Hannibal Carbide has assembled a very nice overview of some common problems associated with carbide reamers and how to avoid them.
Make sure you are using the correct flute style and tool type.
HANNIBAL recommends 2-3% of the reamer diameter as a starting point for stock removal. 2% for steels and tough alloys, 3% for non-ferrous materials and cast irons. Solid carbide & carbide tipped reamers must have adequate stock to remove or they will rub in the hole and generate excessive heat, which leads to premature tool wear.
Improper Speeds & Feeds
The right combination of speeds and feeds is critical to tool life and consistent size and finish. Getting the correct starting points is a key element. Reaming is a finishing operation and proper speeds and feeds must be run to achieve size, straightness and finish.
If the fixturing cannot hold the piece securely and in line with the spindle, then producing a good finish will be very difficult. A reamed hole is only going to be as good as the machine and fixturing used to machine and hold the part.
Excessing Runout (spindle or tool holder)
Runout leads to poor finishes, oversized, tapered, and bellmouth holes, as well as poor tool life. Floating holders or bushings can sometimes be used to compensate for runout, but the best solution is to fix the problem.
Make sure the coolant you are using is recommended for reaming your particular materials. Many coolants will prove effective for reaming if the concentration level is maintained with specifications. Take the time to check the levels on a regular basis.
Improper Sharpening or Geometry
If a new tool works fine, but fails to perform after resharpening, the problem is obvious. However, depending on the hardness and condition of the material you are reaming, the tool geometry may need to be altered to get optimum performance and tool life. Geometries most often changed are the circular margins, radial rake, and the primary chamfer clearance.
Material Changes (hardness and/or condition)
Castings lead the way in inconsistency. Hard spots, free carbides, and scale can all lead to inconsistent results when reaming. A heat treatment that varies just a few points from part to part can cause problems.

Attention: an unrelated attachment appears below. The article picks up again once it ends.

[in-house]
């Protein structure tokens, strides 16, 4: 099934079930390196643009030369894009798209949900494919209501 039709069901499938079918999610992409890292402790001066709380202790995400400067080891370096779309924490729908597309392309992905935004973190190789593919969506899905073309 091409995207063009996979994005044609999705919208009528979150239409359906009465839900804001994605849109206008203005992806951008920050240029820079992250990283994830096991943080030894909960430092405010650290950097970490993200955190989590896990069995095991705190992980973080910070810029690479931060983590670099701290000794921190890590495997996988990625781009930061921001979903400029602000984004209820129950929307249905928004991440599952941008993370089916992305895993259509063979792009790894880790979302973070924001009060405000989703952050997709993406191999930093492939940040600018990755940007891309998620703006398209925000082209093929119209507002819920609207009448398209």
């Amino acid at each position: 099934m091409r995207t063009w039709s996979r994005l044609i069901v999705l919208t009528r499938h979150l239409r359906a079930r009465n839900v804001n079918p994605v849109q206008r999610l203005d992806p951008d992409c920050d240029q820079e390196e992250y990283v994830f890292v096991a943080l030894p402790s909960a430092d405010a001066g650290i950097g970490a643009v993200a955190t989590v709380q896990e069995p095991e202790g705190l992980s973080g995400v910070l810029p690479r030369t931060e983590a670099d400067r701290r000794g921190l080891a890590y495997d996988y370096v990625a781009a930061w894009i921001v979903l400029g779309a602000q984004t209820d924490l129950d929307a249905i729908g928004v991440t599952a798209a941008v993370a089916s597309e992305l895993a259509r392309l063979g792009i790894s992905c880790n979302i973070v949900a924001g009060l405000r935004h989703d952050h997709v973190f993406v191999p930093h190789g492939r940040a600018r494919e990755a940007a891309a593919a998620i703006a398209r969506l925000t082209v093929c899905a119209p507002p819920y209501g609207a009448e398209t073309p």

McLean, Va. (April 8, 2019) – Manufacturing technology orders totaled $337.2 million in February 2019 accounting for a 15 percent decline from January and a seven percent decline from the previous February, according to the latest USMTO report from AMT. The year-to-date total was $735.2 million, less than one percent off the year-to-date total at this point last year.
“It’s important to look at the February numbers in context. It’s true that order levels declined, but from the second strongest January in the history of the USMTO program. They’re still at good levels compared to this time a year ago,” said Douglas K. Woods, President, AMT. “Other indicators signal continued manufacturing strength. AMT members are generally positive heading into the second quarter; the U.S.-China tariff negotiations look to be moving toward a successful conclusion; and the March ISM Manufacturing PMI showed expansion which beat analysts’ expectations and rallied the stock market. However, uncertainty lingers on issues such as tax, trade and the budget, and continued inaction in Washington could stall already sluggish growth.”
While companies in many industries reduced their orders in February, the nearly 50 percent decline in orders placed by the Aerospace as well as Engine and Turbine industries led the downturn between January and February. The Automotive sector recorded a modest double-digit uptick. Bucking the general trend, February 2019 had a notable expansion in orders from Commercial and Service Industry Machinery Manufacturing such as Water Treatment and Commercial Cleaning Equipment. The big gain was the result of large orders in the Great Lakes area and the West.
Four of the six USMTO regions had fewer orders in February than January, with the largest decline coming from the Southeast. In the West, metal cutting orders rose slightly. However, declines in Forming and Fabricating lead to roughly stagnant orders compared to the previous month. The South Central region outperformed all other regions, with orders expanding by over a third from January 2019 led by growth in Oil & Gas, Contract Machining, and Food Processing Equipment sectors.
Capacity utilization had a second month of declines in February, settling at 77 percent, off the post-recession high of 77.8 percent in December 2018. Despite an increase in orders from the Automotive Sector, Light Vehicle Sales rebounded to 17.477 million annualized units in March. March Manufacturing ISM® Report On Business® registered a Purchasing Manager’s Index of 55.3 percent, an expansion of 1.1 percentage points over February, signaling underlying strength in the manufacturing sector.
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